Understanding repeat victimization
Repeat victimization occurs when incidents of a certain crime are experienced repeatedly by the same victim or target within a specific period, such as a house that is burglarized more than once during the course of a year. This guide, published by the Office of Community Oriented Policing Services, will help police identify and understand patterns of repeat victimization for a range of crime and disorder problems. It describes the concept of repeat victimization and its relationship to other patterns in public safety problems, such as hot spots and repeat offenders. The guide also focuses on techniques for determining the amount of repeat victimization in specific public safety problems and how analysis of repeat victimization may be used to develop more effective responses to a problem.
Community-oriented policing responses to stalking
Stalking affects 1 in 12 women and 1 in 45 men. Community-oriented policing, which means partnering and solving problems using all available resources in a community, is the single most effective way to combat this growing crime. A 20-minute video produced by the Office of Community Oriented Policing Services and the National Center for Victims of Crime provides a general overview of stalking (what it is, how often it occurs, how to respond) and features two jurisdictions that successfully use multidisciplinary, collaborative responses to stalking. The companion discussion guide profiles the two programs and provides questions for discussion. Together, they form an excellent training and educational tool for all levels of law enforcement, victim service providers, and community stakeholders seeking to develop multidisciplinary, collaborative responses to the serious problem of stalking.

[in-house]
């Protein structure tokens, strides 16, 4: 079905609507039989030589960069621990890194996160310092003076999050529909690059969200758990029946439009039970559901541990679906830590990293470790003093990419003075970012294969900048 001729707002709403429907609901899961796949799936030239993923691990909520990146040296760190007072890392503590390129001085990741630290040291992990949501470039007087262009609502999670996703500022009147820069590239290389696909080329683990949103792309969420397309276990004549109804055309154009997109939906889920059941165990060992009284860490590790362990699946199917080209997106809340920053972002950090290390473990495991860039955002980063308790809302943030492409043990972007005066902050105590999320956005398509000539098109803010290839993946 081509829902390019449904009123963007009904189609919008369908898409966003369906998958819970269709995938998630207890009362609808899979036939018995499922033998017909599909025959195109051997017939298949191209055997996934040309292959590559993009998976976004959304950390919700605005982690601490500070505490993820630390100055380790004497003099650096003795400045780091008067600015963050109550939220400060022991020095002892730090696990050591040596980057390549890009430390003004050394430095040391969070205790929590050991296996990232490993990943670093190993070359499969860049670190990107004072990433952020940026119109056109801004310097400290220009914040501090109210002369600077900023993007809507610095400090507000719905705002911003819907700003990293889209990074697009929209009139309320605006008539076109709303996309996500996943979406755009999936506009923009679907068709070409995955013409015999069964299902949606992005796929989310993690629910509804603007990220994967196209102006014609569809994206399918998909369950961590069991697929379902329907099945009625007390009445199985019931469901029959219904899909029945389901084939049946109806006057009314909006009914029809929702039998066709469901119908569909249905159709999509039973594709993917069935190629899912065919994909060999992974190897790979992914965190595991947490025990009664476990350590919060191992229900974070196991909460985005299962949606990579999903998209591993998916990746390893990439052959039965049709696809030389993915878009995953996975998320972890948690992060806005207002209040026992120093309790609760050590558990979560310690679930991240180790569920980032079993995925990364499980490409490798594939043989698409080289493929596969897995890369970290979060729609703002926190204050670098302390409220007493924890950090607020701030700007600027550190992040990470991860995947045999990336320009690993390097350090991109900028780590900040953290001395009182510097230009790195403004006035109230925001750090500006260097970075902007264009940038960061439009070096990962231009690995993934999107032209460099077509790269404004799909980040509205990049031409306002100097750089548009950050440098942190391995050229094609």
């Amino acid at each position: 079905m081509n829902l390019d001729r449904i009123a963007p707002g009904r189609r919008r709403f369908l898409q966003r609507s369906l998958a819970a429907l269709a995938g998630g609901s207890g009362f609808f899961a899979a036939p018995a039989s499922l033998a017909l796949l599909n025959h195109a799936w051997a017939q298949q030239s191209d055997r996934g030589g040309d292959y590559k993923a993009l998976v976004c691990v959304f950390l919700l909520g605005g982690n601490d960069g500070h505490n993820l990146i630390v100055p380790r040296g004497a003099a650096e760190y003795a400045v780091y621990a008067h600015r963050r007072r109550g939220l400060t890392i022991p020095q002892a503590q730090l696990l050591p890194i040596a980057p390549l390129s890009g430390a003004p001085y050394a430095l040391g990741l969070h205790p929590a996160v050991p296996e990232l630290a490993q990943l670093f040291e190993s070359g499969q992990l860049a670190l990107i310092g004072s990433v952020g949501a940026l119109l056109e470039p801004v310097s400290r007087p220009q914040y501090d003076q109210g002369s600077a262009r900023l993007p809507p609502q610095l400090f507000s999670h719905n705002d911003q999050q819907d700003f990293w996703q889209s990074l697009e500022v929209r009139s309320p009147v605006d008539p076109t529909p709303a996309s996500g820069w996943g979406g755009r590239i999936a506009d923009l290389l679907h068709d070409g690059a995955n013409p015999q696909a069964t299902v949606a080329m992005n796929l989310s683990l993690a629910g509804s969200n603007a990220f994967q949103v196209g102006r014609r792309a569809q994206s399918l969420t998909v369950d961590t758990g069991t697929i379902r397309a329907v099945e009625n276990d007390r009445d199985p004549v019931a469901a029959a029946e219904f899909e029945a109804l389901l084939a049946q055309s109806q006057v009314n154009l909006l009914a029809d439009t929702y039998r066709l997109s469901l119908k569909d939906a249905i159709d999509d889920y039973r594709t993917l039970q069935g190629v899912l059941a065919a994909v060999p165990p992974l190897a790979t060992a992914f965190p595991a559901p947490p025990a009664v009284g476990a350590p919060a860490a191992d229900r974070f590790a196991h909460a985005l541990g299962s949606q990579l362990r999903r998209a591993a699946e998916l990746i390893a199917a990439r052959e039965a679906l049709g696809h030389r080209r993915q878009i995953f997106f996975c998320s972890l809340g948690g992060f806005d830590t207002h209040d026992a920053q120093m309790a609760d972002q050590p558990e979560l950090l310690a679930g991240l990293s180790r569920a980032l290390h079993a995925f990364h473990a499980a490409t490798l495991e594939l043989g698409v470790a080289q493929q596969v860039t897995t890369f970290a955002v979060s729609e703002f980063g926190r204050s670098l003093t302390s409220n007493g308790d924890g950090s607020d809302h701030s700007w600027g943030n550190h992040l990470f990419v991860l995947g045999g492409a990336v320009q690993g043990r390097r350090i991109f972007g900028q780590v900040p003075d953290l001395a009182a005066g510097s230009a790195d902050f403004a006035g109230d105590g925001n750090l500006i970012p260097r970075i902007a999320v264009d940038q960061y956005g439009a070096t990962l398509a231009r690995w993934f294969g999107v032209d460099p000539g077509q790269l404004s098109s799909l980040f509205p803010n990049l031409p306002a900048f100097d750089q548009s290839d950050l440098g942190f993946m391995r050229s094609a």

Directory details Federal agencies that work with missing children cases
The fifth edition of Federal Resources on Missing and Exploited Children: A Directory for Law Enforcement and Other Public and Private Agencies is the product of the Federal Task Force for Missing and Exploited Children, which works directly with cases involving missing, abducted, and exploited children and their families. This directory describes the role of each of the 16 Federal and 2 private task force agencies in the location and recovery of missing and exploited children, the types of services these agencies offer, the procedures for accessing these services, and instructions for obtaining additional information.
Guide examines investigative issues in cases of online child sexual exploitation
The updated second edition of the portable guide Use of Computers in the Sexual Exploitation of Children serves as a practical, step-by-step guide for law enforcement officers—in particular, first responders—who investigate cases of child sexual exploitation involving computers. The guide describes the behavioral characteristics of sexual predators who target children, offers best practices for investigations involving computer evidence, and sets forth the legal principles governing the search and seizure of computer systems. The Office of Juvenile Justice and Delinquency Prevention developed the Portable Guides to Investigating Child Abuse series for individuals who investigate cases of child abuse and neglect.
Use of Computers in the Sexual Exploitation of Children, second edition, 40 pages
Printed copies only, no online availability
Analyzing domestic violence